UNTANGLING THE BLACK HAIR CARE INDUSTRY
From the afros of the 60’s and 70’s - to present day wigs and weaves – Jheri curls, locs, braids and many other styles in between - hair has always been a cornerstone of Black beauty.
Mintel estimates that Black consumers spent about $2.5 billion dollars on hair care products in 2016. Within the next five years, the market research firm predicts that sales may increase to $2.75 billion.
The roots of the Black hair care industry can be traced back to a Louisiana plantation in 1867.
That’s where Sarah Breedlove – who eventually became known as Madam C.J. Walker was born.
In her 20’s, she began suffering from a scalp ailment that caused her to lose most of her hair.
She experimented with many homemade remedies and store-bought products – including those made by Annie Malone, another Black woman entrepreneur.
After changing her name to Madam C.J. Walker, she founded her own business and began selling her products door to door – eventually becoming first Black woman millionaire in America.
And today, Walker’s legacy lives on at Sundial Brands.
In February 2016, Sundial launched Madam C.J. Walker Beauty Culture exclusively at Sephora.
“I have always been inspired by Madam C.J. Walker’s legacy, her accomplishments, and the sheer incredulity of the possibility that she breathed into an era of impossibility,” says Richelieu Dennis, founder & CEO of Sundial Brands. “She truly defied the limitations of her time and did something that no woman had ever done in beauty or business.”
Sundial Brands – which also owns the Nubian Heritage and Shea Moisture brands - is a company with its roots in Africa.
Dennis’ grandmother Sofi Tucker, who was from Sierra Leone, was left to raise four children after becoming a widow at age 19. To support her family, she began selling natural skin and hair care preparations to villagers and missionaries all over the countryside.
Born in Liberia, Dennis came to the United States to attend college. Driven by his passion for entrepreneurship, Richelieu started Sundial Brands with his college roommate Nyema Tubman and his mother – Mary Dennis. They began making soaps developed from his grandmother’s recipes and sold them on the streets of Harlem, New York.
In 2015, private-equity firm Bain Capital took a minority stake in Sundial Brands, keeping the company a Black-owned business.
"Despite many offers to sell our company, we consistently said no," says Dennis. "But we also recognize that many Black-owned businesses do not have that option. Part of what is missing in our community has been businesses that have resources that allow them to scale."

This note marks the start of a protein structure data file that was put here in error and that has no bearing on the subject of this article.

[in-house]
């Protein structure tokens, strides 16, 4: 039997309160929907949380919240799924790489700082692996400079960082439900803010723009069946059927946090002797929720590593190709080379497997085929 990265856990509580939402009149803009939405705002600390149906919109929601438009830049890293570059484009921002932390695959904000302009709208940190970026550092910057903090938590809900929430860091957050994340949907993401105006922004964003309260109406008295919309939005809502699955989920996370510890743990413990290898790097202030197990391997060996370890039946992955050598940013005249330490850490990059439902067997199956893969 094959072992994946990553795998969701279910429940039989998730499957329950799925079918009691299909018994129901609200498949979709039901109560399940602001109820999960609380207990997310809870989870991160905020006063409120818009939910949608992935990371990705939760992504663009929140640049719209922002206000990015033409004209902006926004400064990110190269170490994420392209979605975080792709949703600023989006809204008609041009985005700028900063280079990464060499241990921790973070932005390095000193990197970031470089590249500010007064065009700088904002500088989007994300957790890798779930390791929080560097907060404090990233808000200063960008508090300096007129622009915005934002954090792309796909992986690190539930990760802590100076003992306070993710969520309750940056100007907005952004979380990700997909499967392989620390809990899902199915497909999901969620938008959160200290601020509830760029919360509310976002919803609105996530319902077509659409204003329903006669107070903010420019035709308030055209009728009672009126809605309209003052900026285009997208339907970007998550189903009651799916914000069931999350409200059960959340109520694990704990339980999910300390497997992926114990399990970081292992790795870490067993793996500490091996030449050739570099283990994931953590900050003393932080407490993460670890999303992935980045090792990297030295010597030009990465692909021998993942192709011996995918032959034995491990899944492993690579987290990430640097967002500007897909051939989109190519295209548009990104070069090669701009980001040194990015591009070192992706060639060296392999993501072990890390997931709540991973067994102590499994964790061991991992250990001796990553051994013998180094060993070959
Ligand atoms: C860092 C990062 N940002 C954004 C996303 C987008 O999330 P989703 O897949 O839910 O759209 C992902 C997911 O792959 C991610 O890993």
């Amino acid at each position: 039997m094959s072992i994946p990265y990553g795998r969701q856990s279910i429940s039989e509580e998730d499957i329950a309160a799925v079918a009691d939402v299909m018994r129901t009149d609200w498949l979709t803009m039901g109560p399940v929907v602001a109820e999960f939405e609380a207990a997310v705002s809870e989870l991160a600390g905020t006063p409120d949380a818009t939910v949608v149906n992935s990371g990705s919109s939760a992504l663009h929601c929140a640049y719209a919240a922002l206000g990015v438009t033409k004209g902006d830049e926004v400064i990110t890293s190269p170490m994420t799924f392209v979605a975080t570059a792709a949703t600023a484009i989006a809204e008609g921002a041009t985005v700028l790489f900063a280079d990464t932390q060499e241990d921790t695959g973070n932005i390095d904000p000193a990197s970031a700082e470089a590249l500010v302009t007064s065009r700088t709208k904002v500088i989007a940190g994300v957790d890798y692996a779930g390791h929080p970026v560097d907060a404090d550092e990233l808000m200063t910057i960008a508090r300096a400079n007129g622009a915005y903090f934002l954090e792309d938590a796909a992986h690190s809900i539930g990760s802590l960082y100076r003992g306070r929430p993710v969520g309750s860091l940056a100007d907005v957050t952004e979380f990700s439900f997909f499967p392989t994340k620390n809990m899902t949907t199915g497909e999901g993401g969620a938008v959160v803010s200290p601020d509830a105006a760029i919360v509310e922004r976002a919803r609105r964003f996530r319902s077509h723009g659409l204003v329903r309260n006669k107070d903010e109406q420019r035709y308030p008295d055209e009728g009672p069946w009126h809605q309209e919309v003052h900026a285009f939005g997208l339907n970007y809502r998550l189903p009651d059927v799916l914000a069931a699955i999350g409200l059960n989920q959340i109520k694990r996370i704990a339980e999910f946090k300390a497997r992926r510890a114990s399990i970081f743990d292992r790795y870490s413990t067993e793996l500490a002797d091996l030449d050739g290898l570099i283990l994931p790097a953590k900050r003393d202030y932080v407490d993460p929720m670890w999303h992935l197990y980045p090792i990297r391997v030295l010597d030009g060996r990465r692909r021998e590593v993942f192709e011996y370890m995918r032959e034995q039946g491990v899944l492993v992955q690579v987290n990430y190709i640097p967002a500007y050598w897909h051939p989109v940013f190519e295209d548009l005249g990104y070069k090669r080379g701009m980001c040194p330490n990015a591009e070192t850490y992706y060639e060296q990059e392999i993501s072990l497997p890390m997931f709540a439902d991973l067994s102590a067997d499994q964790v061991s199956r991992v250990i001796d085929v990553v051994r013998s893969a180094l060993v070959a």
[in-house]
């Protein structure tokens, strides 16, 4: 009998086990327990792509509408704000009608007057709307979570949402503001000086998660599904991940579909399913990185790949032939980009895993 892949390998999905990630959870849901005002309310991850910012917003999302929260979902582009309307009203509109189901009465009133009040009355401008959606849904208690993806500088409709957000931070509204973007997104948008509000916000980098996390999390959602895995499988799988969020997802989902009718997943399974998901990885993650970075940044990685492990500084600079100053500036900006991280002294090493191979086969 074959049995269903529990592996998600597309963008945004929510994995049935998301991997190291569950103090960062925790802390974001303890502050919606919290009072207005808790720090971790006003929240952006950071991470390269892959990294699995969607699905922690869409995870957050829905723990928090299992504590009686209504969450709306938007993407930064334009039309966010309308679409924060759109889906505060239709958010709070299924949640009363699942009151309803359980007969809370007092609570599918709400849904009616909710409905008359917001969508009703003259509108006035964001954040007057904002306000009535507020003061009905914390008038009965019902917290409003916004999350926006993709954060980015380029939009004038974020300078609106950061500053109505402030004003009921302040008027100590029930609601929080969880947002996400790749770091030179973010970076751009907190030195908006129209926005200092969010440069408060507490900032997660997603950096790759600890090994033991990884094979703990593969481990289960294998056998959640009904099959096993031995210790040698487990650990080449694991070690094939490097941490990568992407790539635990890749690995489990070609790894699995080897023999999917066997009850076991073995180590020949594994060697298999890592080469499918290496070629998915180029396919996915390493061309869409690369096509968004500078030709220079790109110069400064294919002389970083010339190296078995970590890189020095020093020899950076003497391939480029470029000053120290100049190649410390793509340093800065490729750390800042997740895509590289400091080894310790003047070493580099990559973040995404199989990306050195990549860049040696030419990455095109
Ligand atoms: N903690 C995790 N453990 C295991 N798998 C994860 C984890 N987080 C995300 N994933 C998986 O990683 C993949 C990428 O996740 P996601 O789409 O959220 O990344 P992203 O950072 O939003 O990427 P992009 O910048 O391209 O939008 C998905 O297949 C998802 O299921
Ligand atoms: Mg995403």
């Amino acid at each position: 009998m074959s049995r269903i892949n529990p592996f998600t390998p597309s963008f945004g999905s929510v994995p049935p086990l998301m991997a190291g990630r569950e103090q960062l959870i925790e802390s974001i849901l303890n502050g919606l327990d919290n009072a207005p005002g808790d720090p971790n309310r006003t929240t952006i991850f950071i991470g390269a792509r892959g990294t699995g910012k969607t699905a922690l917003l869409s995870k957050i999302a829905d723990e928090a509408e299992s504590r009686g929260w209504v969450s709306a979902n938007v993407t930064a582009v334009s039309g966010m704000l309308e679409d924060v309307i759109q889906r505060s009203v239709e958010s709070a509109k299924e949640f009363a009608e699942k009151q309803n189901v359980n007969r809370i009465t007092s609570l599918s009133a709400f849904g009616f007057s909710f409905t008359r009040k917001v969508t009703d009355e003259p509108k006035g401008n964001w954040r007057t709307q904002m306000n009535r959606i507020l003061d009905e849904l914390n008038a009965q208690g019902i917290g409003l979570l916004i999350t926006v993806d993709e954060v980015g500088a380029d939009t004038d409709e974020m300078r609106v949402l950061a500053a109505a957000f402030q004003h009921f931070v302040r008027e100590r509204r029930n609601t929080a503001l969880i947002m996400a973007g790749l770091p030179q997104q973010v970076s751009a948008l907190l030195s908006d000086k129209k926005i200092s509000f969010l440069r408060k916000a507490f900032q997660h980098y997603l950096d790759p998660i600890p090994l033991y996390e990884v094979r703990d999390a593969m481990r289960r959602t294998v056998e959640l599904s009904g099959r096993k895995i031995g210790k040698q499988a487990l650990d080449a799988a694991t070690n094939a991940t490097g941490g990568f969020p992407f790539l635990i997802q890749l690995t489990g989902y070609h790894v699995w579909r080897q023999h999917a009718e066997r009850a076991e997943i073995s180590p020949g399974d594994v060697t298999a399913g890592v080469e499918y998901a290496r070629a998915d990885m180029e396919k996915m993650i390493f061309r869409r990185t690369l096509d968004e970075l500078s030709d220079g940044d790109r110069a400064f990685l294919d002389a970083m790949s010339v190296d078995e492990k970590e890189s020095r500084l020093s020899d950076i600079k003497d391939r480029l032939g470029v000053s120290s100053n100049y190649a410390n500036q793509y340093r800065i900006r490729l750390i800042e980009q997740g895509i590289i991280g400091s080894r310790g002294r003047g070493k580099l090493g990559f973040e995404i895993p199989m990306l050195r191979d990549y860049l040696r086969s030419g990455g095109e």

Mintel multicultural analyst Toya Mitchell attributes Sundial's success to the Bain Capital investment.
"It is our estimate that they may have reached $100 million dollars last year – which is extraordinary," says Mitchell. "They are going gangbusters in terms of sales.”
Mintel says Sundial is the largest Black-owned hair care company followed Luster Products – the maker of the Pink and S-Curl lines.
Over the past two decades, the "texture" of the hair care industry has changed, as a number of high profile Black-owned businesses were sold to large corporations.
In 1998, the L'Oreal Group acquired Soft Sheen Products - which includes the Optimum and CareFree curl product lines.
In 2000, L'Oreal then acquired Carson - adding brands such as Dark & Lovely, Gentle Treatment, Magic Shave and Ultra Sheen. With the 1998 and 2000 acquisitions, L'Oreal joined the two divisions creating a new unit: Soft Sheen-Carson.
Also in 2000, Alberto-Culver Company completed its purchase of Pro-Line Corporation.
With the purchase, Alberto-Culver combined its TCB and Motions brands with Pro-Line's Soft & Beautiful and Just for Me.
In one of the more recent deals, Carol’s Daughter was sold to L’Oreal USA in November 2014.
Lisa Price began Carol's Daughter more than two decades ago in her Brooklyn, New York kitchen.
Price transformed the home-based business into multi-million dollar empire with celebrity investors such as Jay-Z, Will Smith and Jada Pinkett-Smith.
Price said she experienced backlash from the Black community when the sale to L'Oreal USA was announced.
"Just because someone decides to sell a business, it doesn't mean they sold out,” said Price in a 2015 interview. “It's Black-owned and that means something different to different people and it's not supposed to be shared. It's going to take generations for us to build wealth. A lot more people are going to have to sell things. So we are going to have to get comfortable with that.”